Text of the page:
Reverting to piston speed, a maximum of 3,500 f.p.m. seems to be an extreme figure, since, if it is exceeded, the cruising speed has to be so very far below the maximum. This means that top gear has to be arranged so that nothing like peak revs. can be attained in it, while the power available at cruising revs, is undesirably low.

Assuming, therefore, a maximum of 6,000 r.p.m. we are tied down to a stroke of not more than 85 mm. Cruising revs. can then be about 4,400 r.p.m., which is certainly a useful speed. So far as the bore is concerned, too wide a piston is difficult to cool, and it is also heavy. Current practice suggests that 75 mm. is to be regarded as a maximum for high efficiency engines. We therefore find ourselves with a 75 x 85 cylinder, of 375 c.c. capacity which, incidentally, are the exact proportions used in the V12 Lagonda. They give us a 4-cylinder 1 1/2-litre, 6-cylinder 2 1/4-litre, or 8-cylinder 3-litre engine, which is convenient from a class competition point of view.

Now, the more or less square engine, especially with inclined valves (as any really high efficiency engine must have from a cooling point of view, alone) has very large valves, relative to the swept volume, and the gas speed is therefore low. This apparently means poor turbulence at low speeds, and a rather bad falling off in power at the bottom end of the range. Equally, with a short-stroke engine, it is impossible to obtain an even moderately high compression ratio.

It therefore seems essential that the engine should be supercharged in order to make the most of itself; and because it also needs assistance at low speeds it seems that a Rootes blower, running at 1 1/2 to 2 times engine speed, is the most suitable kind. A touring machine which is lacking in punch at low revs. is a maddening thing to drive for long. This is of importance, because a Rootes blower is not practicable at more than 15 lb. pressure, and probably around 12 lb. per sq. in. is the most at which it can profitably operate. This means to say that we can look for roughly a 70 per cent. increase upon whatever power output we can obtain with atmospheric induction, and this is the next thing to estimate.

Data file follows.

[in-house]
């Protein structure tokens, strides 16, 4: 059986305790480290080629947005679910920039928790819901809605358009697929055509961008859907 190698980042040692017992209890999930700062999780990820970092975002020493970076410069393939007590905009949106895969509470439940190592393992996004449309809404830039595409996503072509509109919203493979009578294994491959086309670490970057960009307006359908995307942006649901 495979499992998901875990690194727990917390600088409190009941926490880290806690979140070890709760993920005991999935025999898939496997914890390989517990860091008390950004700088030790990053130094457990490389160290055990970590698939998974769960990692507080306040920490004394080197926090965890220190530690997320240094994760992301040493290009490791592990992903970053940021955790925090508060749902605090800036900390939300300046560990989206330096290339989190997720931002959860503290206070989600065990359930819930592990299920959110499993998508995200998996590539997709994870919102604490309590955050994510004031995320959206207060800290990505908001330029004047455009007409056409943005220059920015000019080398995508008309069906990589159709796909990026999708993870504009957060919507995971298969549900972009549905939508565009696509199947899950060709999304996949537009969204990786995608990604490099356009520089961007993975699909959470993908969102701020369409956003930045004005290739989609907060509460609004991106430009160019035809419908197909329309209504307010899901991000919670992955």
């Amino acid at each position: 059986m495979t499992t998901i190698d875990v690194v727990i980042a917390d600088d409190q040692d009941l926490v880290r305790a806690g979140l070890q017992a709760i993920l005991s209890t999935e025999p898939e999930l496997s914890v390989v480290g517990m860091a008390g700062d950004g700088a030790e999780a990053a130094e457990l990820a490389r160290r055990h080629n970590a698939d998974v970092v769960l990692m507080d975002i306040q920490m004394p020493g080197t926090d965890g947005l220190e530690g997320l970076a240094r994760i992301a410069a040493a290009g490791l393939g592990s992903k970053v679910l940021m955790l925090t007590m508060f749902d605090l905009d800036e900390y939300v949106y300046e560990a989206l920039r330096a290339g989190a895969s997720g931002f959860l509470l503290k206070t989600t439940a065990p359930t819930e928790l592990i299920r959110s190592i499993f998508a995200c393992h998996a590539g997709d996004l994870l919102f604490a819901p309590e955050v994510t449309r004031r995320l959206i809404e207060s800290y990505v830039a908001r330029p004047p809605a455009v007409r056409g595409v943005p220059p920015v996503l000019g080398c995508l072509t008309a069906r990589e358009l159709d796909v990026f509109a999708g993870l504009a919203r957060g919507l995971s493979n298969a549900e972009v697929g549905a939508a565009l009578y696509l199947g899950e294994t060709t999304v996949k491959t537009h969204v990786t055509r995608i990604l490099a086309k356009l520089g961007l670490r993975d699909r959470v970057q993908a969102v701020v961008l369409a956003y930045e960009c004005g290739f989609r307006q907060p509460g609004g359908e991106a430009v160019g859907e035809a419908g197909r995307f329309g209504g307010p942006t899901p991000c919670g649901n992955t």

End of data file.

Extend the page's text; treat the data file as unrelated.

It is difficult to find an unblown production engine which produces 50 b.h.p. per litre; probably the 57S Bugatti is the only one which does so, though the V12 Lagonda reached this figure in its slightly-tuned Le Mans form. An experimental 6-cylinder 2-litre Scott two-stroke engine has attained 50 b.h.p. per litre at only 4,500 r.p.m., which is equivalent to 145 b.m.e.p., as against about 115 or 120 for the Bugatti. Even the Bugatti cannot be used as a direct analogy, since the compression ratio had to be reduced by two atmospheres before a blower could be fitted, which would bring the power down to about 43 or 44 per litre.

At the same time, a glance at racing practice suggests that these figures are not as good as they well might be. Very comparable is the excellent output of the unblown 1923 G.P. Sunbeam which gave 108 b.h.p. and 140 b.m.e.p. at 5,000 r.p.m. running on straight petrol (which then meant a very low octane value) and about 7.4 to 1 compression ratio. These engines had by no means excessive valve timing. Let us also look at the 1927 1 1/2-litre G.P. Delage engine, which is, to this day, probably the most efficient engine that has ever been made. What makes it particularly comparable is that the valve overlap is only 43º, which is within the limits of sports car practice. As run by Seaman it had a compression ratio of 7 1/2 to 1 and a blower pressure of 7 1/2 lb. per square inch. After deducting the effect of the blower this leaves a b.m.e.p. of 135 lb. per square inch at the peak speed of 8,000 r.p.m. Now, even allowing for the extraordinarily high mechanical efficiency of this engine, which might be expected to give it a 10 per cent. advantage over a plain bearing production job, the inference is that the breathing arrangements of this 16-year-old design are far in advance of anything which has been done since. I have not seen the Delage power curve, but it can be assumed that if it shows 135 b.m.e.p. at 8,000 r.p.m., it will be at least 150 b.m.e.p. at 5,500 r,p.m., at which our hypothetical engine may be expected to peak. From this must be deducted 10 per cent., to bring it down to the mechanical efficiency of a plain bearing production engine, leaving us at 135 b.m.e.p.